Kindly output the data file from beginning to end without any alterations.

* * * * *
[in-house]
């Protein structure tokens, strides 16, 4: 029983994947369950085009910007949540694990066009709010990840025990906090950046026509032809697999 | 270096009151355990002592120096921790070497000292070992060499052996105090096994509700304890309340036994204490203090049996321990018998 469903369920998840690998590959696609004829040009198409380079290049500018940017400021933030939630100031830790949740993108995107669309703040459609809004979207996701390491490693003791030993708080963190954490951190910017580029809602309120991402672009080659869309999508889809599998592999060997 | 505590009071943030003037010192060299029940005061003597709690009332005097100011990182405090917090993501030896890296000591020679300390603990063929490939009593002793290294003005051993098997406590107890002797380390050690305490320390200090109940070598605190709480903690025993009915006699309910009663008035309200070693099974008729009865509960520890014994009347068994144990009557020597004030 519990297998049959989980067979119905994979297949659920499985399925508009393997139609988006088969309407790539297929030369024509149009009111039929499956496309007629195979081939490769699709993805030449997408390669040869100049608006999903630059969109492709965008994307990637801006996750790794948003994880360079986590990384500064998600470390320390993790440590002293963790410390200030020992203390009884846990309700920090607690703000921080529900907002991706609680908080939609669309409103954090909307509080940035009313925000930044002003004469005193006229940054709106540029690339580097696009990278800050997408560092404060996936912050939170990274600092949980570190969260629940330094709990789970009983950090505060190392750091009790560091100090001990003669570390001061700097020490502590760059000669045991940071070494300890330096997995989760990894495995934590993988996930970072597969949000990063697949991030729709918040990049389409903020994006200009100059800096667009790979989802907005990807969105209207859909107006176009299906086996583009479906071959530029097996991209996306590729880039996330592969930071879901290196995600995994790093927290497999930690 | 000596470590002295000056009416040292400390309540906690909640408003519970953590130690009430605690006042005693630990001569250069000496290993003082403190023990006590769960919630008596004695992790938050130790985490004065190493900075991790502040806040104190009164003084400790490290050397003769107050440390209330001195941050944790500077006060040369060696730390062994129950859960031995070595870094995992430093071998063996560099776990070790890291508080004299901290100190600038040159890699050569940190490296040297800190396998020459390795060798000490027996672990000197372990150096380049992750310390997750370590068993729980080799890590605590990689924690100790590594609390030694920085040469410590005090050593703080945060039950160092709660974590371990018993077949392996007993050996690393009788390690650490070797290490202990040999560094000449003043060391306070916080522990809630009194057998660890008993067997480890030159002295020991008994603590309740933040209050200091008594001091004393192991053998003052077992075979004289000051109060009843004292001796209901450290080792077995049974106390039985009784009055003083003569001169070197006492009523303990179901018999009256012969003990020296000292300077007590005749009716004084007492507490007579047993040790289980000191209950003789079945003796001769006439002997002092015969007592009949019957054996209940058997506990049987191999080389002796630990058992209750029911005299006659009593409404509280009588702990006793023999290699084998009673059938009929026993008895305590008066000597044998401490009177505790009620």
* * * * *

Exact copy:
[in-house]
């Protein structure tokens, strides 16, 4: 029983994947369950085009910007949540694990066009709010990840025990906090950046026509032809697999 | 270096009151355990002592120096921790070497000292070992060499052996105090096994509700304890309340036994204490203090049996321990018998 469903369920998840690998590959696609004829040009198409380079290049500018940017400021933030939630100031830790949740993108995107669309703040459609809004979207996701390491490693003791030993708080963190954490951190910017580029809602309120991402672009080659869309999508889809599998592999060997 | 505590009071943030003037010192060299029940005061003597709690009332005097100011990182405090917090993501030896890296000591020679300390603990063929490939009593002793290294003005051993098997406590107890002797380390050690305490320390200090109940070598605190709480903690025993009915006699309910009663008035309200070693099974008729009865509960520890014994009347068994144990009557020597004030 519990297998049959989980067979119905994979297949659920499985399925508009393997139609988006088969309407790539297929030369024509149009009111039929499956496309007629195979081939490769699709993805030449997408390669040869100049608006999903630059969109492709965008994307990637801006996750790794948003994880360079986590990384500064998600470390320390993790440590002293963790410390200030020992203390009884846990309700920090607690703000921080529900907002991706609680908080939609669309409103954090909307509080940035009313925000930044002003004469005193006229940054709106540029690339580097696009990278800050997408560092404060996936912050939170990274600092949980570190969260629940330094709990789970009983950090505060190392750091009790560091100090001990003669570390001061700097020490502590760059000669045991940071070494300890330096997995989760990894495995934590993988996930970072597969949000990063697949991030729709918040990049389409903020994006200009100059800096667009790979989802907005990807969105209207859909107006176009299906086996583009479906071959530029097996991209996306590729880039996330592969930071879901290196995600995994790093927290497999930690 | 000596470590002295000056009416040292400390309540906690909640408003519970953590130690009430605690006042005693630990001569250069000496290993003082403190023990006590769960919630008596004695992790938050130790985490004065190493900075991790502040806040104190009164003084400790490290050397003769107050440390209330001195941050944790500077006060040369060696730390062994129950859960031995070595870094995992430093071998063996560099776990070790890291508080004299901290100190600038040159890699050569940190490296040297800190396998020459390795060798000490027996672990000197372990150096380049992750310390997750370590068993729980080799890590605590990689924690100790590594609390030694920085040469410590005090050593703080945060039950160092709660974590371990018993077949392996007993050996690393009788390690650490070797290490202990040999560094000449003043060391306070916080522990809630009194057998660890008993067997480890030159002295020991008994603590309740933040209050200091008594001091004393192991053998003052077992075979004289000051109060009843004292001796209901450290080792077995049974106390039985009784009055003083003569001169070197006492009523303990179901018999009256012969003990020296000292300077007590005749009716004084007492507490007579047993040790289980000191209950003789079945003796001769006439002997002092015969007592009949019957054996209940058997506990049987191999080389002796630990058992209750029911005299006659009593409404509280009588702990006793023999290699084998009673059938009929026993008895305590008066000597044998401490009177505790009620």